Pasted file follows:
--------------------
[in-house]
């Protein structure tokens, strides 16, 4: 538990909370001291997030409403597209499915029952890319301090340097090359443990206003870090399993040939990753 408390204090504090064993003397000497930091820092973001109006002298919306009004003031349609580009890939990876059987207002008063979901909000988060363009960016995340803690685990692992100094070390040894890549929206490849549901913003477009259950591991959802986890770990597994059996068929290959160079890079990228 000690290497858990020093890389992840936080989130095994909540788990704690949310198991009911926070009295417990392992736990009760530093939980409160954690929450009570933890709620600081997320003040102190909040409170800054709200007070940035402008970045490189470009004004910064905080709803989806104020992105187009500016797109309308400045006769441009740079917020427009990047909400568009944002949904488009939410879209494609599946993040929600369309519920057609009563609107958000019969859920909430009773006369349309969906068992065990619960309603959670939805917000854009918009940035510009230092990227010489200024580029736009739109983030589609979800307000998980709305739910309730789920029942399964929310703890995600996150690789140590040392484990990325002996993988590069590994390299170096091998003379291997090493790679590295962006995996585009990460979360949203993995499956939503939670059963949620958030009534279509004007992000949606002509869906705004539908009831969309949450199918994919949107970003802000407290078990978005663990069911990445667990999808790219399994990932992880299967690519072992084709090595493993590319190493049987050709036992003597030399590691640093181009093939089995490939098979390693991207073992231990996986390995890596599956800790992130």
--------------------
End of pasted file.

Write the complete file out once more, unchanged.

[in-house]
């Protein structure tokens, strides 16, 4: 538990909370001291997030409403597209499915029952890319301090340097090359443990206003870090399993040939990753 408390204090504090064993003397000497930091820092973001109006002298919306009004003031349609580009890939990876059987207002008063979901909000988060363009960016995340803690685990692992100094070390040894890549929206490849549901913003477009259950591991959802986890770990597994059996068929290959160079890079990228 000690290497858990020093890389992840936080989130095994909540788990704690949310198991009911926070009295417990392992736990009760530093939980409160954690929450009570933890709620600081997320003040102190909040409170800054709200007070940035402008970045490189470009004004910064905080709803989806104020992105187009500016797109309308400045006769441009740079917020427009990047909400568009944002949904488009939410879209494609599946993040929600369309519920057609009563609107958000019969859920909430009773006369349309969906068992065990619960309603959670939805917000854009918009940035510009230092990227010489200024580029736009739109983030589609979800307000998980709305739910309730789920029942399964929310703890995600996150690789140590040392484990990325002996993988590069590994390299170096091998003379291997090493790679590295962006995996585009990460979360949203993995499956939503939670059963949620958030009534279509004007992000949606002509869906705004539908009831969309949450199918994919949107970003802000407290078990978005663990069911990445667990999808790219399994990932992880299967690519072992084709090595493993590319190493049987050709036992003597030399590691640093181009093939089995490939098979390693991207073992231990996986390995890596599956800790992130």